"It's 15 minutes to do a really good inspection and you've got to do it every day," LeClaire says. "If they're just checking off the inspection-form boxes without looking, the 10 minutes they saved is now costing you lots more" in failures and breakdowns.

How many of your drivers actually do the required walk-around inspection before they get into the truck? If they do, how many do a thorough job? And how many breakdowns and citations are you dealing with because they're not?

In fact, if you look at most fleets' SafeStat reports, you'll see that a lot of out-of -service violations are caused by things that should have been caught during the pretrip – turn and stop lamps, for instance, or tires that are flat or so worn there is fabric exposed.

Zonar Systems has a tool that could help. The Electronic Vehicle Inspection Report System uses a handheld tool to help drivers easily and accurately document their inspection observations.

Here's how the EVIR works: Durable, self-adhesive RFID (radio frequency identification) tags – fat buttons about the size of a half-dollar – are positioned around the vehicle in critical inspection zones. When a driver holds a Zonar handheld reader within 4 inches of the tag, it transmits data to the reader, such as location on the vehicle, vehicle ID and components to be inspected.

The reader then displays the list of components the driver needs to check in that "zone." If no defects are found, the driver pushes the green button and the component items are checked off. If the driver finds a problem, he or she can document the condition by pushing the red button. When the driver records a defective condition, the Zonar reader asks for more detail, including whether the vehicle would be safe to operate. It also records how much time a driver spends in each "zone."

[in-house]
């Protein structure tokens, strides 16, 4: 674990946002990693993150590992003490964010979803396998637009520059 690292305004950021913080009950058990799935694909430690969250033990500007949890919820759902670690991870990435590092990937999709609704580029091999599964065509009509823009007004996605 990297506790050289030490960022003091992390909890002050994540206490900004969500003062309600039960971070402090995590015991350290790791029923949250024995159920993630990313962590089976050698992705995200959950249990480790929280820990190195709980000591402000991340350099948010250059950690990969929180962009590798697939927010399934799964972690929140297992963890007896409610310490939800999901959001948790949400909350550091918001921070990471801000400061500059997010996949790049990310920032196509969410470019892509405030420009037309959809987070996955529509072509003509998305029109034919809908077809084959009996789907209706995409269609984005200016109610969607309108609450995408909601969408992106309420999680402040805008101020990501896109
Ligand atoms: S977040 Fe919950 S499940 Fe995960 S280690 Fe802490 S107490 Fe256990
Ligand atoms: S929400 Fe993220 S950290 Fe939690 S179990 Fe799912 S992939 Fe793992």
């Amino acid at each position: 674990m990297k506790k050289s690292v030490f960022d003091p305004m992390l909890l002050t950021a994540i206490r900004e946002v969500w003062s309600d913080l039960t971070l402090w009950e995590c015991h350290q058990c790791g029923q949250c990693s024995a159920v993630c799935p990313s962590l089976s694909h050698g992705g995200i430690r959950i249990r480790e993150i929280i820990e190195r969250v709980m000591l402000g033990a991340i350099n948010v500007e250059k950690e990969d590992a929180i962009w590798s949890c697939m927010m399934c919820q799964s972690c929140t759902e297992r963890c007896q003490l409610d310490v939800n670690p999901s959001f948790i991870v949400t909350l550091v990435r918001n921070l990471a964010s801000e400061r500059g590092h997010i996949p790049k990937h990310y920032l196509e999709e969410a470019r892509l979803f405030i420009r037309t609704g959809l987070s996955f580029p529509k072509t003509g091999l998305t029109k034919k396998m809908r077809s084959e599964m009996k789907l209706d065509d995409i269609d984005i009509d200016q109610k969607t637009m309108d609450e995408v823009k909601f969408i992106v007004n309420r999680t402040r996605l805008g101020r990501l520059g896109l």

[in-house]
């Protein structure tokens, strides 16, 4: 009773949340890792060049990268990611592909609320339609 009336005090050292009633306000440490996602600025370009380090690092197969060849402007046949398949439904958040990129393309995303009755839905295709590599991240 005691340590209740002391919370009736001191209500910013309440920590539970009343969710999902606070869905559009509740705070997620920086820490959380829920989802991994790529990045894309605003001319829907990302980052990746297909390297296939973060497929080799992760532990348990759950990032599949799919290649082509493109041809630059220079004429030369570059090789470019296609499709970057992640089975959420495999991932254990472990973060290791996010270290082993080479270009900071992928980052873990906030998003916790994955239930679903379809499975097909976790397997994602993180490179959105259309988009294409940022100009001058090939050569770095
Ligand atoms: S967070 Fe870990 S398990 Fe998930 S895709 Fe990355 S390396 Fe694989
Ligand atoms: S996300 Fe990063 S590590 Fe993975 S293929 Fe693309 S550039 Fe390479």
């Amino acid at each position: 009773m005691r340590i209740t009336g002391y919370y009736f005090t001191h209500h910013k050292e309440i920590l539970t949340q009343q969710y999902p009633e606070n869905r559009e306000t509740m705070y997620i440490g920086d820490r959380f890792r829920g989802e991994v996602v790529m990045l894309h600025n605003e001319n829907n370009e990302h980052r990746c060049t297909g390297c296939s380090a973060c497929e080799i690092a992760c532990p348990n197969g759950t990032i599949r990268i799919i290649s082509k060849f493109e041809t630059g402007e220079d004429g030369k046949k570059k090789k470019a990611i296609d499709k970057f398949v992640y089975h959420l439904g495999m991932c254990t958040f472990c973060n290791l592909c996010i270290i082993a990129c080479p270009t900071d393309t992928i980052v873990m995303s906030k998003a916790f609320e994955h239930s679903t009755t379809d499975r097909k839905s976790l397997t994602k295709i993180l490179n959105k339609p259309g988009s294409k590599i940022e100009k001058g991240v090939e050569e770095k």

The zones and the items included in those zones are customizable by the fleet. For instance, vocational fleets may have zones on bodies or other equipment that need to be inspected.

The reader is designed for easy, one-hand push-button operation, and even includes a built-in LED spotlight.

Once the inspection is complete, the system makes a permanent record of the inspection report, complete with an automated stamp of the date, time and VIN.

There are several ways to access the data. One is to put the reader into a mount in the vehicle. The company also offers options such as GPS systems that offer real-time data reporting, or a modem that allows for report uploads from remote locations. Zonar is working with Qualcomm to integrate the product so fleets can wirelessly transmit EVIR data using Qualcomm's mobile computing solutions.

Whichever method you choose, the inspection data is transmitted to Zonar's secure server, which can be accessed via the Internet. The system includes Ground Traffic Control, a suite of Web-based software solutions that help you manage, interpret, and report the data drivers collect during inspections.

Zonar Systems' applications can interface with your existing maintenance and routing software. Fleets save time on paperwork, and reports generated by the system make it easier to spot trends.

About the author
Tom Berg

Tom Berg

Former Senior Contributing Editor

Journalist since 1965, truck writer and editor since 1978.